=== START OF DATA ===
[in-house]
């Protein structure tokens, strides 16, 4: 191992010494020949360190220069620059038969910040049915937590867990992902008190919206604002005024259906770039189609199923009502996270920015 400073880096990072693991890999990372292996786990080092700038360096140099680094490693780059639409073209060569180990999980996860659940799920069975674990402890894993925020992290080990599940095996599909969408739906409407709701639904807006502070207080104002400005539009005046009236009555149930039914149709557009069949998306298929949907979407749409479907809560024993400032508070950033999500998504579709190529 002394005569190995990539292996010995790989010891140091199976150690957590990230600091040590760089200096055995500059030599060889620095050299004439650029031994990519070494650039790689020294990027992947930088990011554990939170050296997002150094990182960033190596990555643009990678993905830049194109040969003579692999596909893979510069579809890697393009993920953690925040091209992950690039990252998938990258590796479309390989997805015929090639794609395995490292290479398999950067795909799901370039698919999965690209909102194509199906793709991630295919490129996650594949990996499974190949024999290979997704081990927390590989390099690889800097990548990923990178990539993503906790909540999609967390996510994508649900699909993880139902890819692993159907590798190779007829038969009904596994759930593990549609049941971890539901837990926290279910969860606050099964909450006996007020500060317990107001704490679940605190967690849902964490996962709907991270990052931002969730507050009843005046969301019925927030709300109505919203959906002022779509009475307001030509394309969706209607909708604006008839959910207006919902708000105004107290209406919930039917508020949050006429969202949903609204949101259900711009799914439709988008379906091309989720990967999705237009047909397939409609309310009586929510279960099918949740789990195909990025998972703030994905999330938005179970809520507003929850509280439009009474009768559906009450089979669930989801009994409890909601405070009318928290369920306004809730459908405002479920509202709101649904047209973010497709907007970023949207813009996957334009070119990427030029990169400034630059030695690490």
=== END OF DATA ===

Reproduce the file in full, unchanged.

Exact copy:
[in-house]
């Protein structure tokens, strides 16, 4: 191992010494020949360190220069620059038969910040049915937590867990992902008190919206604002005024259906770039189609199923009502996270920015 400073880096990072693991890999990372292996786990080092700038360096140099680094490693780059639409073209060569180990999980996860659940799920069975674990402890894993925020992290080990599940095996599909969408739906409407709701639904807006502070207080104002400005539009005046009236009555149930039914149709557009069949998306298929949907979407749409479907809560024993400032508070950033999500998504579709190529 002394005569190995990539292996010995790989010891140091199976150690957590990230600091040590760089200096055995500059030599060889620095050299004439650029031994990519070494650039790689020294990027992947930088990011554990939170050296997002150094990182960033190596990555643009990678993905830049194109040969003579692999596909893979510069579809890697393009993920953690925040091209992950690039990252998938990258590796479309390989997805015929090639794609395995490292290479398999950067795909799901370039698919999965690209909102194509199906793709991630295919490129996650594949990996499974190949024999290979997704081990927390590989390099690889800097990548990923990178990539993503906790909540999609967390996510994508649900699909993880139902890819692993159907590798190779007829038969009904596994759930593990549609049941971890539901837990926290279910969860606050099964909450006996007020500060317990107001704490679940605190967690849902964490996962709907991270990052931002969730507050009843005046969301019925927030709300109505919203959906002022779509009475307001030509394309969706209607909708604006008839959910207006919902708000105004107290209406919930039917508020949050006429969202949903609204949101259900711009799914439709988008379906091309989720990967999705237009047909397939409609309310009586929510279960099918949740789990195909990025998972703030994905999330938005179970809520507003929850509280439009009474009768559906009450089979669930989801009994409890909601405070009318928290369920306004809730459908405002479920509202709101649904047209973010497709907007970023949207813009996957334009070119990427030029990169400034630059030695690490």